Rocket Launches Secret Spy Satellite for US Military

A United Launch Alliance Delta 4 rocket blasts off from Space Launch Complex-6 at 4:12 p.m. PDT with the classified NROL-25 national security satellite for the National Reconnaissance Office.
A United Launch Alliance Delta 4 rocket blasts off from Space Launch Complex-6 at 4:12 p.m. PDT with the classified NROL-25 national security satellite for the National Reconnaissance Office. (Image credit: Pat Corkery, United Launch Alliance)

An unmanned rocket blasted off from the California coast Tuesday (April 3) carrying a clandestine new spy satellite for the U.S. military.

The United Launch Alliance Delta 4 rocket launched from Vandenberg Air Force Base at 4:12 p.m. PDT (2312 GMT) on a mission to orbit the classified satellite, called NROL-25, for the U.S. National Reconnaissance Office. The liftoff came after several delays due to bad weather and a technical glitch.

"Congratulations to the NRO and to all the mission partners involved in this critical national security launch," said Jim Sponnick, vice president of mission operation for ULA, which oversaw the launch. "ULA is proud to have supported this mission and delivered critical capabilities to the men and women defending our freedom throughout the world."

The successful launch is the first of four spy satellite missions to be launched for the NRO this year. In 2011, the NRO launched six reconnaissance spacecraft in seven months. In 2012, the agency aims to launch the four new craft in 2012 within the span of five months. [Launch Photos: US Spy Satellite NROL-25 Blasts Off]

"Our ability to sustain such high tempo is due both to the diligent efforts of our program teams who successfully acquire and deliver these complex systems on time, and our strong partnerships with the Air Force launch community," said Betty Sapp, NRO deputy principal director, before the launch during testimony before a House Armed Services Committee subcommittee on March 8. "These successful launches are a very important and visible reminder of the space reconnaissance mission the NRO started over 50 years ago, and continues with such great success today."

A United Launch Alliance Delta 4 rocket soars into orbit from Space Launch Complex-6 at Vandenberg Air Force Base in California at 4:12 p.m. PDT Tuesday, April 3, 2012. The rocket carried the NROL-25 spy satellite for the National Reconnaissance Office. (Image credit: U.S. Air Force photo/Staff Sgt. Andrew Satran)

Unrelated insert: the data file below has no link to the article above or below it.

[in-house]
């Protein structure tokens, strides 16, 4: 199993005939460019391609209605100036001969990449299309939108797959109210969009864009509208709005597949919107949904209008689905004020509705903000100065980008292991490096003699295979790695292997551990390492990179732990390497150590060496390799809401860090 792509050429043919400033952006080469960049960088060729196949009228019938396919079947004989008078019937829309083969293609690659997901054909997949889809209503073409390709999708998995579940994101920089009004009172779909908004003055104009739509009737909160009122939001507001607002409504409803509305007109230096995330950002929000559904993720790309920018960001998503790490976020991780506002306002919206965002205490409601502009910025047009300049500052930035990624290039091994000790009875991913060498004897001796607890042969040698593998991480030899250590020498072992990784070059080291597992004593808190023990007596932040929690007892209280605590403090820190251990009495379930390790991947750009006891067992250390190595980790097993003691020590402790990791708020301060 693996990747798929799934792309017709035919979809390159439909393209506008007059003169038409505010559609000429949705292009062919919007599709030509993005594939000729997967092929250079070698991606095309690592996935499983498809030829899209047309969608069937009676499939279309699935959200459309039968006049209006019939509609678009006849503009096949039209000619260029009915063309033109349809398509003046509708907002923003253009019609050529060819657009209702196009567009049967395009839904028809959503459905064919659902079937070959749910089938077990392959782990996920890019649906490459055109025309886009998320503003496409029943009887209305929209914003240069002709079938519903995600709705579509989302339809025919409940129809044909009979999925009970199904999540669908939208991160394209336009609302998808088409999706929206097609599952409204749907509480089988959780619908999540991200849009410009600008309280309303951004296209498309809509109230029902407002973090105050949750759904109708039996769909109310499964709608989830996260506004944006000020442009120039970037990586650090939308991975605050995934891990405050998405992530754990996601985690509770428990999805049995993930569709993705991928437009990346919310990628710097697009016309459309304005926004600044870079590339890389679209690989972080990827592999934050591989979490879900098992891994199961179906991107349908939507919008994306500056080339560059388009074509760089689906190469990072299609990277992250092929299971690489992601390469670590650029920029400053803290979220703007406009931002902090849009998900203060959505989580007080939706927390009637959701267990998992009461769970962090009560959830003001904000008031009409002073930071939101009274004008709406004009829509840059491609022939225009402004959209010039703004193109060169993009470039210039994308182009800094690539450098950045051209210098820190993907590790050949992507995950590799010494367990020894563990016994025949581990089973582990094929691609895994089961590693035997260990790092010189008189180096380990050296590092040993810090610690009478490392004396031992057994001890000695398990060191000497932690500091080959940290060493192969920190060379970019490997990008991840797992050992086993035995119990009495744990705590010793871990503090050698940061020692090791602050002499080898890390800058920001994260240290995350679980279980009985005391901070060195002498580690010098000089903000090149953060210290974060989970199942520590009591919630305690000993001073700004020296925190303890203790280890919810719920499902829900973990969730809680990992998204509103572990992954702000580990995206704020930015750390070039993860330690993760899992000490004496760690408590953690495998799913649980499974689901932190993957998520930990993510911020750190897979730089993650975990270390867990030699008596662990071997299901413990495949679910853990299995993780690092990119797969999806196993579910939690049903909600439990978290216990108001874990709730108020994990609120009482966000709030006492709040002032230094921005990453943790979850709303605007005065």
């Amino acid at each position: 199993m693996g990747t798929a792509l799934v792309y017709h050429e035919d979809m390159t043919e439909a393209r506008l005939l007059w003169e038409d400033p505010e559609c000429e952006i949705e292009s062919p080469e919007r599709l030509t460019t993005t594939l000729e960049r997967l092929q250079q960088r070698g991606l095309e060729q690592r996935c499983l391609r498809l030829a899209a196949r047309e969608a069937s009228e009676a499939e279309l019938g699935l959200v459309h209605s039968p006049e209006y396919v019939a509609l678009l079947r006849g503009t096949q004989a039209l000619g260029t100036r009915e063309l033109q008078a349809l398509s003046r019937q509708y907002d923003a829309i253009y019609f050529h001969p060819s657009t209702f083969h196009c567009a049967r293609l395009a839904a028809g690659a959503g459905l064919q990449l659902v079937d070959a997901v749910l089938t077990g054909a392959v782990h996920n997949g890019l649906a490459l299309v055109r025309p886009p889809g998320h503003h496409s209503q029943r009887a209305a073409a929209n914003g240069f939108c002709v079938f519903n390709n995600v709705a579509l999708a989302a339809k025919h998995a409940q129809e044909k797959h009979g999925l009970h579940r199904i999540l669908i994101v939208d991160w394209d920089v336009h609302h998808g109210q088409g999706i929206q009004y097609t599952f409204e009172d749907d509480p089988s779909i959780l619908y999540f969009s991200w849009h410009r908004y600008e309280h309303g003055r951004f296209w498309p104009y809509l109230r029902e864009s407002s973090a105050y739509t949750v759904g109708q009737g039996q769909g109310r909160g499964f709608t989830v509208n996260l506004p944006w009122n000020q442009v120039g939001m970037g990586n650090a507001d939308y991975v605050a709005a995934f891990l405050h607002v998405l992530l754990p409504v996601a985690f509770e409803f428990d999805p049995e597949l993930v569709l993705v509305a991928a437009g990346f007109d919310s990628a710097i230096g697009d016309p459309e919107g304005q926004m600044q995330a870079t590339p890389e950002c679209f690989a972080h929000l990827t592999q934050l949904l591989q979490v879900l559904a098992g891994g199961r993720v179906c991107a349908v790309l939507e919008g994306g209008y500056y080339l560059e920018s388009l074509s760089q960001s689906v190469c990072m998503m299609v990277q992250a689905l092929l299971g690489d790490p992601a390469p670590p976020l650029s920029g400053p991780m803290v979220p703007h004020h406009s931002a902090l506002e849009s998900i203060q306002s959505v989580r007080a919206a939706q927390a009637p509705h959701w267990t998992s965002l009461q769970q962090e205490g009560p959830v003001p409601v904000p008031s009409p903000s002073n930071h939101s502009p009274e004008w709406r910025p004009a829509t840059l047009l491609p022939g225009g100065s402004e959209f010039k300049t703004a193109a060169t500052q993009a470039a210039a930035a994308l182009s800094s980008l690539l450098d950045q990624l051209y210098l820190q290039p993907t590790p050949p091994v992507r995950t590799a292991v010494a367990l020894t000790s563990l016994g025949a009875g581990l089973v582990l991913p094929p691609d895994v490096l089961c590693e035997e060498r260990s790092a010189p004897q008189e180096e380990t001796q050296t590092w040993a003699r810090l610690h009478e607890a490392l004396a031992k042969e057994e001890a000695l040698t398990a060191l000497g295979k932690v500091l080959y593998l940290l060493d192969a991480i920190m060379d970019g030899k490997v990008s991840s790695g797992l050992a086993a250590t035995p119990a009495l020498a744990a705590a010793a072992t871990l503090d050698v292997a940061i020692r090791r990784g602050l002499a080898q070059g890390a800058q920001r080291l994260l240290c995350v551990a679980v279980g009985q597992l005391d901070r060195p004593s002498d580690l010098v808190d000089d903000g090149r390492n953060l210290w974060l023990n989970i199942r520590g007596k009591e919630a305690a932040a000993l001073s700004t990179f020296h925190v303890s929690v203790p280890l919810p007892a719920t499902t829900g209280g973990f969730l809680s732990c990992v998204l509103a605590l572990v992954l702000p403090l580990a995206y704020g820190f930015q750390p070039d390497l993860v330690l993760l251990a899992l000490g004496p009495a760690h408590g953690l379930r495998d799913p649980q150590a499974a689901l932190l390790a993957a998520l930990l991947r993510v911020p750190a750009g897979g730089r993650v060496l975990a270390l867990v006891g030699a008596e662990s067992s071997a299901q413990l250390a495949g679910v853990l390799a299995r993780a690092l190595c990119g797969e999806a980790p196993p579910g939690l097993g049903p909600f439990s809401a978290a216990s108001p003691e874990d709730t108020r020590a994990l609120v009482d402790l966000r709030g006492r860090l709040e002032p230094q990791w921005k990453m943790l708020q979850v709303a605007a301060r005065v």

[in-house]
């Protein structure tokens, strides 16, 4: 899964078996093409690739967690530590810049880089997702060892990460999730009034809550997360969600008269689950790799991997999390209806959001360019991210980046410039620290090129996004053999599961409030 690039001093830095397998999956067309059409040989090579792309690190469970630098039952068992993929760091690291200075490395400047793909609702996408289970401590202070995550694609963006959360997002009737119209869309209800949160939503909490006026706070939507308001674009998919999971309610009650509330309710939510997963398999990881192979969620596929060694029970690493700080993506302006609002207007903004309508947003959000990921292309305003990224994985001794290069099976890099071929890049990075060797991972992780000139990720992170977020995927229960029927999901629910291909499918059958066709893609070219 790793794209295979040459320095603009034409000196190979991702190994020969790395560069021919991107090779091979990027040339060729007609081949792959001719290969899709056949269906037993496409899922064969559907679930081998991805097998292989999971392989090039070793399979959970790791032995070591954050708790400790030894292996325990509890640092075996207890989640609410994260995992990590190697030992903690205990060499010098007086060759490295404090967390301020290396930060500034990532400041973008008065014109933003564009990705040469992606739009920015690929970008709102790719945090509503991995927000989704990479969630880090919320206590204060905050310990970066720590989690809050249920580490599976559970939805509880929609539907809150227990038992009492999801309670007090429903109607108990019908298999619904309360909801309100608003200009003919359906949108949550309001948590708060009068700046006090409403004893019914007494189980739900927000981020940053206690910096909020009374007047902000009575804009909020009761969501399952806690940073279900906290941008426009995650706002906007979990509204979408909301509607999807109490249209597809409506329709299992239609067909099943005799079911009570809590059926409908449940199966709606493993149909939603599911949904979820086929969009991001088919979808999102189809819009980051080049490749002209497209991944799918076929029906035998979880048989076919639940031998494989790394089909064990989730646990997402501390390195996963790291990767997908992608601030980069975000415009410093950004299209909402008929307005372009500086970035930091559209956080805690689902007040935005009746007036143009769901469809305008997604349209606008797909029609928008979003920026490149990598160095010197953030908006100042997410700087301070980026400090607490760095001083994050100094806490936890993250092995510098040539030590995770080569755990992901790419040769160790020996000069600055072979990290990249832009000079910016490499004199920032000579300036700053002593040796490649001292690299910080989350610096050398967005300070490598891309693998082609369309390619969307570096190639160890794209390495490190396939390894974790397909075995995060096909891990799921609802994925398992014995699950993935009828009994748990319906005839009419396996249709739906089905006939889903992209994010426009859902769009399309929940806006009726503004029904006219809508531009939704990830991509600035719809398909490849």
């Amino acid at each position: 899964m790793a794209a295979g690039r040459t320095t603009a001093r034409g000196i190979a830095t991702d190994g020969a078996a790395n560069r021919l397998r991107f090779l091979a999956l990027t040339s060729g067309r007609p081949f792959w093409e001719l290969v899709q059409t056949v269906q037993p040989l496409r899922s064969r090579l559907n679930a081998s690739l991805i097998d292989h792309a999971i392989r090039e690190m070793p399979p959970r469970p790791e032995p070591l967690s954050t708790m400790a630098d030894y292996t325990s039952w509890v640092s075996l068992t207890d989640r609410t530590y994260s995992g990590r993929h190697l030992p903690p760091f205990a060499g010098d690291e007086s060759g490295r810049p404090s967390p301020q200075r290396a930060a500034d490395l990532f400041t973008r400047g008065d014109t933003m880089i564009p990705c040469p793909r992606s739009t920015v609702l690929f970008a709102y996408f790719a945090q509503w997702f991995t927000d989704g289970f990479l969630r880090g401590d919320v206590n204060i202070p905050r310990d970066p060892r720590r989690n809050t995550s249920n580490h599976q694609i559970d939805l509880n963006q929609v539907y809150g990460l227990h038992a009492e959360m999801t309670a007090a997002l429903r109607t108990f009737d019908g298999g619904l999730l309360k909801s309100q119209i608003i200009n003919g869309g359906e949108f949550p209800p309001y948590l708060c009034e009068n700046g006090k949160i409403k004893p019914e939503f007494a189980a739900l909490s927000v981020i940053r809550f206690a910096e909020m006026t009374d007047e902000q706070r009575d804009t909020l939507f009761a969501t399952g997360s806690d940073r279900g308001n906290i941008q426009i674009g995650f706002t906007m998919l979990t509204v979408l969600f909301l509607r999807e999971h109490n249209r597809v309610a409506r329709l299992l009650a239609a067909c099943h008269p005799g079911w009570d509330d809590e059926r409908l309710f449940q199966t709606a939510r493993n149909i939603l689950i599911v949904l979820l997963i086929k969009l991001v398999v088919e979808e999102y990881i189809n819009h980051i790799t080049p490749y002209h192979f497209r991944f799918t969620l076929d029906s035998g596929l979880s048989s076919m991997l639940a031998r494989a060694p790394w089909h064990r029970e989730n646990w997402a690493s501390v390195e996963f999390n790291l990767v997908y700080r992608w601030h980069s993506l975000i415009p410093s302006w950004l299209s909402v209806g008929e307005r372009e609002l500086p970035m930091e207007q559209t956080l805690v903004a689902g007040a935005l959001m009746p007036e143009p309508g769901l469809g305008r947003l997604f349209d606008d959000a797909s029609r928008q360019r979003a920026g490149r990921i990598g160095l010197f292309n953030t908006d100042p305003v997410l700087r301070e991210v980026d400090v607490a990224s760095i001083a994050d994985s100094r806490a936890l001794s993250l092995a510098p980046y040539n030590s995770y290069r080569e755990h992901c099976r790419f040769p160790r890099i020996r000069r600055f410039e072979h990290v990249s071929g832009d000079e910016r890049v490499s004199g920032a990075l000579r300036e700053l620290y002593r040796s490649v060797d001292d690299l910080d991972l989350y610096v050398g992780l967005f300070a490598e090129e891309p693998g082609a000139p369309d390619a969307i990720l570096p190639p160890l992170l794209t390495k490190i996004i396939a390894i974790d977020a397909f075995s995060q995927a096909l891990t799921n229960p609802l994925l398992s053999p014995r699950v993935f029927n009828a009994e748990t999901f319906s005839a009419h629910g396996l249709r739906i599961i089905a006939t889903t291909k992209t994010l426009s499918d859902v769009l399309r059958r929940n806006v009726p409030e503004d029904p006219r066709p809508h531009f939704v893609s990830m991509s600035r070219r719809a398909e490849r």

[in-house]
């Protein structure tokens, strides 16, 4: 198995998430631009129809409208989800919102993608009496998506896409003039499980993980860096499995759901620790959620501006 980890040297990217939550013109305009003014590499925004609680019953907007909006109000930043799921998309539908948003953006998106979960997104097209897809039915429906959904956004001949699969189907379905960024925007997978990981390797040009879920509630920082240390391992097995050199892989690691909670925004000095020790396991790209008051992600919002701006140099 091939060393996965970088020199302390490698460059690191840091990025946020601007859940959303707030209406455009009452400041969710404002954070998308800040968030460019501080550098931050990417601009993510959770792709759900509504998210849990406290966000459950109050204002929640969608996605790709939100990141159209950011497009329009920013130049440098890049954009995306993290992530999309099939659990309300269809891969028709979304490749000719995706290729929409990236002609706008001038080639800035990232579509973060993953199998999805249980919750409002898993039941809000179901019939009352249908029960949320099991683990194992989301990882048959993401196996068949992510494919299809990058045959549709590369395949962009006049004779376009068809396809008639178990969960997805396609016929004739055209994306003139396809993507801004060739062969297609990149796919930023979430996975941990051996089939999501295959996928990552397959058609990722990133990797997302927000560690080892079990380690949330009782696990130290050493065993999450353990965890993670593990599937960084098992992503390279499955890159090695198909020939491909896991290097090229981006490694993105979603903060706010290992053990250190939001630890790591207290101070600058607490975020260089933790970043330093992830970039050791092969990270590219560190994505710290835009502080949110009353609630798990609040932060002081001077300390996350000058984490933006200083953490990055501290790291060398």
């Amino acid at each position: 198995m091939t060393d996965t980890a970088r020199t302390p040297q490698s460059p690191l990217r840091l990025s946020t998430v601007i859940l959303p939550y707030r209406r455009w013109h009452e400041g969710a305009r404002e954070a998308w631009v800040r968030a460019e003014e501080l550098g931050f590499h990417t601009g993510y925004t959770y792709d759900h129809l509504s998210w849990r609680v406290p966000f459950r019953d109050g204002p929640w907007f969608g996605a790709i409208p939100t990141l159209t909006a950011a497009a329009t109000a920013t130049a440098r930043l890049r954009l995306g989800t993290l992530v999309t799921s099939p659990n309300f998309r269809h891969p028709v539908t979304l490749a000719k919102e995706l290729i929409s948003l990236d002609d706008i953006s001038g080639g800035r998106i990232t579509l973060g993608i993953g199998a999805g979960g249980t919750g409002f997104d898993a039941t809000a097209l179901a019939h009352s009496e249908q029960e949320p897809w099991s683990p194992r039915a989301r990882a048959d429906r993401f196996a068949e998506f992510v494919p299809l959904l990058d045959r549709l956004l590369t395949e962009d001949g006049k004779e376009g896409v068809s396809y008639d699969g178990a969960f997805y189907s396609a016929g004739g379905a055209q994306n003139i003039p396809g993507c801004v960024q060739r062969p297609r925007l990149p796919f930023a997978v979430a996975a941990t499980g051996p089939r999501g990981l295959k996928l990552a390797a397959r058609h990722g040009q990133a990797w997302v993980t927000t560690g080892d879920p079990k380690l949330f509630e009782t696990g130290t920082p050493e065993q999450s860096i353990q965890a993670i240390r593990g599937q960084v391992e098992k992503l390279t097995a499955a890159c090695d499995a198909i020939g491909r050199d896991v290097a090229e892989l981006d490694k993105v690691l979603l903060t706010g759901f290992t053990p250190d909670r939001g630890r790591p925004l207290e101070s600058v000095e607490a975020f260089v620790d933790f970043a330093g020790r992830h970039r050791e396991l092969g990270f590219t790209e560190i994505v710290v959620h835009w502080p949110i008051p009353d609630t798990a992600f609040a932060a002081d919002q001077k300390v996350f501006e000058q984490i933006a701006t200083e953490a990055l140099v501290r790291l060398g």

Because of the secretive nature of the NROL-25 mission, ULA officials cut off a live webcast of the launch 3.5 minutes after liftoff. The flight did, however, mark a milestone for the Delta 4 rocket; it was the first to launch using a version of the booster called the Delta 4 Medium-plus 5,2 configuration, which uses a common Delta 4 core flanked by twin solid rocket boosters and topped with a 5-meter fairing to cover the satellite payload.

The next ULA launch is slated to blast off in early May, when the launch provider will oversee a mission to loft the new communications satellite for the U.S. Air Force from the Cape Canaveral Air Force Station in Florida.

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Tariq Malik

Tariq is the Editor-in-Chief of and joined the team in 2001, first as an intern and staff writer, and later as an editor. He covers human spaceflight, exploration and space science, as well as skywatching and entertainment. He became's Managing Editor in 2009 and Editor-in-Chief in 2019. Before joining, Tariq was a staff reporter for The Los Angeles Times covering education and city beats in La Habra, Fullerton and Huntington Beach. In October 2022, Tariq received the Harry Kolcum Award for excellence in space reporting from the National Space Club Florida Committee. He is also an Eagle Scout (yes, he has the Space Exploration merit badge) and went to Space Camp four times as a kid and a fifth time as an adult. He has journalism degrees from the University of Southern California and New York University. You can find Tariq at and as the co-host to the This Week In Space podcast with space historian Rod Pyle on the TWiT network. To see his latest project, you can follow Tariq on Twitter @tariqjmalik.